Some writers object that their reach to the brake levers is impaired on the drops. Since the original set of answers were written, bike companies have put more effort into ergonomics. You can adjust the default lever position closer to the bar on almost all groupsets - I have personally done this on a current generation Tiagra groupset. Only Campagnolo may lack this feature on some of its groups (particularly 11s and earlier rim brake groups). To my recollection, SRAM may have been the first road groupset manufacturer to make lever reach adjustable. Additionally, Shimano and SRAM have the brake levers canted outward, which makes them easier to reach. I know that Shimano has put more effort into making the lever throws shorter (i.e. the distance the levers need to move to actuate a shift); I don't know specifically about Campagnolo and SRAM, but I assume they did so as well. These steps make the levers generally more ergonomic, but I suspect they most notably improve the situation in the drops.
While the OP didn't mention off-road cycling on bikes with drop bars, it's worth mentioning that the drops on many gravel handlebars are flared outward. The screenshot below is from PRO components' technical manual (a division of Shimano). The angle marked F in the top right diagram is flare.
Flared drops are a bit of a fashion trend, but they're limited to gravel bikes for now. Flare gives you some additional control while in the drops, and may help on technical off-road descents. Flare does not appear to be in fashion for road cycling, but if you benefit from it, don't be afraid to let your preferences dictate your handlebar choice.
In any case, if you are reaching too far forward when you are in the drops, you might consider seeking a handlebar with a shorter amount of reach, the definition of which is shown in the diagrams above. Handlebars also vary in their amount of drop (also shown above), so if you feel too low in the drops but not the hoods, changing handlebars might also address this.
For competitive riders, the case for the aero hoods position
Previously, I wrote about the aero hoods position. I mention it here for completeness. Your hands are on the hoods, but you crouch and shield your forearms from the wind. I find that I can rest my forearms on the ramps. This position has been shown to be more aerodynamic than the drops.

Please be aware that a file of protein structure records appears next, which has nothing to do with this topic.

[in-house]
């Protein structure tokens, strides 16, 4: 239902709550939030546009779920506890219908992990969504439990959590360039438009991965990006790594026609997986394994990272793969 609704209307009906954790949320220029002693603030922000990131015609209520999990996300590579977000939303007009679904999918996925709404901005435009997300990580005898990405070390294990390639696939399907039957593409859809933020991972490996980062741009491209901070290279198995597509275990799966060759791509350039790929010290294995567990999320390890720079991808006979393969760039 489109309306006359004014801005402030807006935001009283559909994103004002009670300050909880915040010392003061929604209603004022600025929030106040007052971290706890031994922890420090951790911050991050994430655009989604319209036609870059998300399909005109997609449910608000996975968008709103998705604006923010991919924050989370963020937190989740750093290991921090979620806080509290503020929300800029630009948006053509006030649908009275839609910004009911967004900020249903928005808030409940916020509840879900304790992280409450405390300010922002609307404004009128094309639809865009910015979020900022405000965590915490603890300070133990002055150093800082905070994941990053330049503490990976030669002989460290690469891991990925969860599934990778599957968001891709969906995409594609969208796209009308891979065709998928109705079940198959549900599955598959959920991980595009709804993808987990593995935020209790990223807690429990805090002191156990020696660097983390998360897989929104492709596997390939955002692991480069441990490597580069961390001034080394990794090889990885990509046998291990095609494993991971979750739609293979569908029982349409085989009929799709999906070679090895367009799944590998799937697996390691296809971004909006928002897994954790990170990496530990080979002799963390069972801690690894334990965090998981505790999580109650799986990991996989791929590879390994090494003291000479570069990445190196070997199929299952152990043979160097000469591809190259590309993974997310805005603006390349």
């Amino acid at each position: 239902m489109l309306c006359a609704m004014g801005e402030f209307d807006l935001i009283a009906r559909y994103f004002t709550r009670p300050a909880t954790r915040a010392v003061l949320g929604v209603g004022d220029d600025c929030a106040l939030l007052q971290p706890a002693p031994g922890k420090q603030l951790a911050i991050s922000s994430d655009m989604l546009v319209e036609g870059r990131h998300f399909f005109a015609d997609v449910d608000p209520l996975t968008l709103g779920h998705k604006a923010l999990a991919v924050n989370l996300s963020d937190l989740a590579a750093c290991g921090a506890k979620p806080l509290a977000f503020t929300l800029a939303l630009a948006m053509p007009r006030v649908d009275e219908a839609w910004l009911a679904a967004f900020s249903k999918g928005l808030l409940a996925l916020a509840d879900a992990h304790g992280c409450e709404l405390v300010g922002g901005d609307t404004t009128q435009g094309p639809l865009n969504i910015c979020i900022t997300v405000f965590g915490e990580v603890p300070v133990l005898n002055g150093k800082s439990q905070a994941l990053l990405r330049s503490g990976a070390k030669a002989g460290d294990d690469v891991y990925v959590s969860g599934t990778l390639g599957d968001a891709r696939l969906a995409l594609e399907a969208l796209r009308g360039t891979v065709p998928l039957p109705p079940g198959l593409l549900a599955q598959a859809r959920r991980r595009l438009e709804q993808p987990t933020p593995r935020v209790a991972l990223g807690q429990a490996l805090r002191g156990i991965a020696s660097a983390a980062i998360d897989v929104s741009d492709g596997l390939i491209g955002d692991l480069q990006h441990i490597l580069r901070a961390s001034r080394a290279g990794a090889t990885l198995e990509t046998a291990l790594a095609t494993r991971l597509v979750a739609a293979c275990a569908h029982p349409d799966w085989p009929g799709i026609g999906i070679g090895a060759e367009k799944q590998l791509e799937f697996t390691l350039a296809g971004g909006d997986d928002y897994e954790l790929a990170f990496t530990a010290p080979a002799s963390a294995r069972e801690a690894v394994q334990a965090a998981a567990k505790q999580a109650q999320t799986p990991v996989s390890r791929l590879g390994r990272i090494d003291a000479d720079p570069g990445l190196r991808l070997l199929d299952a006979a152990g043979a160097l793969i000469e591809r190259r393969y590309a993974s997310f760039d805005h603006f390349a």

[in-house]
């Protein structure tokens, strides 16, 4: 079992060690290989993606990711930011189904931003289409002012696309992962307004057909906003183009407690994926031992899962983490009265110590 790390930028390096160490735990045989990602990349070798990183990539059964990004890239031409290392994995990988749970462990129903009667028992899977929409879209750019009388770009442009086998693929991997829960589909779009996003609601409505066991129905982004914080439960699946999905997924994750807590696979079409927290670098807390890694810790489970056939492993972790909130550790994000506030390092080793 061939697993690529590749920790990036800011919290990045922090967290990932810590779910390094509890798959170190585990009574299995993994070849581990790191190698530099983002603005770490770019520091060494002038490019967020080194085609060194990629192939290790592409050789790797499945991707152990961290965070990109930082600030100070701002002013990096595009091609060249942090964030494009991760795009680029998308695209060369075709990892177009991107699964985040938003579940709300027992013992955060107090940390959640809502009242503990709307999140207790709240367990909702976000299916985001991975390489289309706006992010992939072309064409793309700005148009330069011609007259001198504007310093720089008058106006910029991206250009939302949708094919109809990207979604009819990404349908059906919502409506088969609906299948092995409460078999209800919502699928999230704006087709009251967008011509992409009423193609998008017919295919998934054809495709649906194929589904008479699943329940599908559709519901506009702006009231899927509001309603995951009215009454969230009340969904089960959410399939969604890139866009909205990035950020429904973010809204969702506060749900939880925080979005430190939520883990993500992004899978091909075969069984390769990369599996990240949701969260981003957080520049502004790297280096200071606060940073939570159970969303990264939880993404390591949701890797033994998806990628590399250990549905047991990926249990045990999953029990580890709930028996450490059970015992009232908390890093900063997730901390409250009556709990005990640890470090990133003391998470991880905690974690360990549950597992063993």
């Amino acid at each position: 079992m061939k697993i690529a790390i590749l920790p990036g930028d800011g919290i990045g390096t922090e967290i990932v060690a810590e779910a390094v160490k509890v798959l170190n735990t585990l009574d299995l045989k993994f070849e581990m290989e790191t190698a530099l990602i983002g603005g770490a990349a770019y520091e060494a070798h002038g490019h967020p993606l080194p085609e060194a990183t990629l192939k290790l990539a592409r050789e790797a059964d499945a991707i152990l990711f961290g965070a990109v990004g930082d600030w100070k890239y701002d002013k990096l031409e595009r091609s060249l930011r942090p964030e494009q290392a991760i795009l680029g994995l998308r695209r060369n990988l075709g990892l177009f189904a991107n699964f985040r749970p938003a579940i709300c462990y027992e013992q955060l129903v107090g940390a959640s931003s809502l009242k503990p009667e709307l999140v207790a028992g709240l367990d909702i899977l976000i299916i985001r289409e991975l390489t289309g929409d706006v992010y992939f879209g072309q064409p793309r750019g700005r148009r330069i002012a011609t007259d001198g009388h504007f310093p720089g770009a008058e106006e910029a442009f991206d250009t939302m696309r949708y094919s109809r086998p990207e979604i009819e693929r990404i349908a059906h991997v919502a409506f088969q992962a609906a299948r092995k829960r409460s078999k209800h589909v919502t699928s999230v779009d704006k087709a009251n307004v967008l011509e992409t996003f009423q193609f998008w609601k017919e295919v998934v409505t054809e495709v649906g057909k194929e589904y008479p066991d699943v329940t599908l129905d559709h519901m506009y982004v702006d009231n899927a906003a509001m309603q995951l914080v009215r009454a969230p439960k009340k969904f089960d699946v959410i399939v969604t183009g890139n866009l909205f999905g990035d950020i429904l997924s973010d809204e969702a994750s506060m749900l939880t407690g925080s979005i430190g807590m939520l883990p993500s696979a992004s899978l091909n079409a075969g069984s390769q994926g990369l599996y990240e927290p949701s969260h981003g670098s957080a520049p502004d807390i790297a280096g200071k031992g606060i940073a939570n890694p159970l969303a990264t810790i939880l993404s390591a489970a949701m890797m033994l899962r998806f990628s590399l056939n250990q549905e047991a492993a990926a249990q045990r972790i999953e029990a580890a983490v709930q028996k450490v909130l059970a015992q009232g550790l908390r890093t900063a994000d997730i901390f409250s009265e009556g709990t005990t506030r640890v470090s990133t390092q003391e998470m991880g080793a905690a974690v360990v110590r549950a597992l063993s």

Professional road cyclists use this position frequently. With some practice, amateur cyclists can adapt to it, although my perception is that few people use it. Even more so than the drops, there are very few people who can spend really prolonged periods in this position. However, it offers a tactical option for competitive riders. You can place your wrists on the bar near the stem, as if riding a set of invisible aero bars, but this compromises your handling and it can't be recommended - although some pro road cyclists do it.
And last, as discussed on that post, you can mount aero bars. On long rides, many people use them merely for an additional hand position. Please exercise caution using them when riding in a group (preferably do not use them in a group, unless you are an experienced rider; more discussion in my other answer).
Miscellaneous modern handlebar terminology
I described flare above. Do not confuse with sweep, or S in the diagram. This usually refers to the ends of the handlebar being angled outward without changing the flare, and it is a feature on some gravel handlebars. To my knowledge, most gravel handlebars don't have the drops swept. The bars in PRO's diagram have zero sweep, and PRO only listed one handlebar with 2 degrees of sweep (i.e. insignificant).
Related, sometimes the tops of the handlebars curve backwards towards the rider, usually called backsweep. I believe that this is mainly a feature on flat bars, as Bikepacking.com shows on this page. However, if you consult the Nitto Noodle bar I linked earlier, the top is actually swept back slightly (by perhaps 3-4 degrees), and I believe some road bars may have slightly more backsweep. This reduces the bars' reach, but I don't believe the amounts of backsweep commonly seen are material. Alternatively, the Specialized Hover bar has tops that are actually swept upwards, which they call rise (measured in millimeters). I am not currently aware of any other drop handlebars with this feature, so there's probably not a standard term.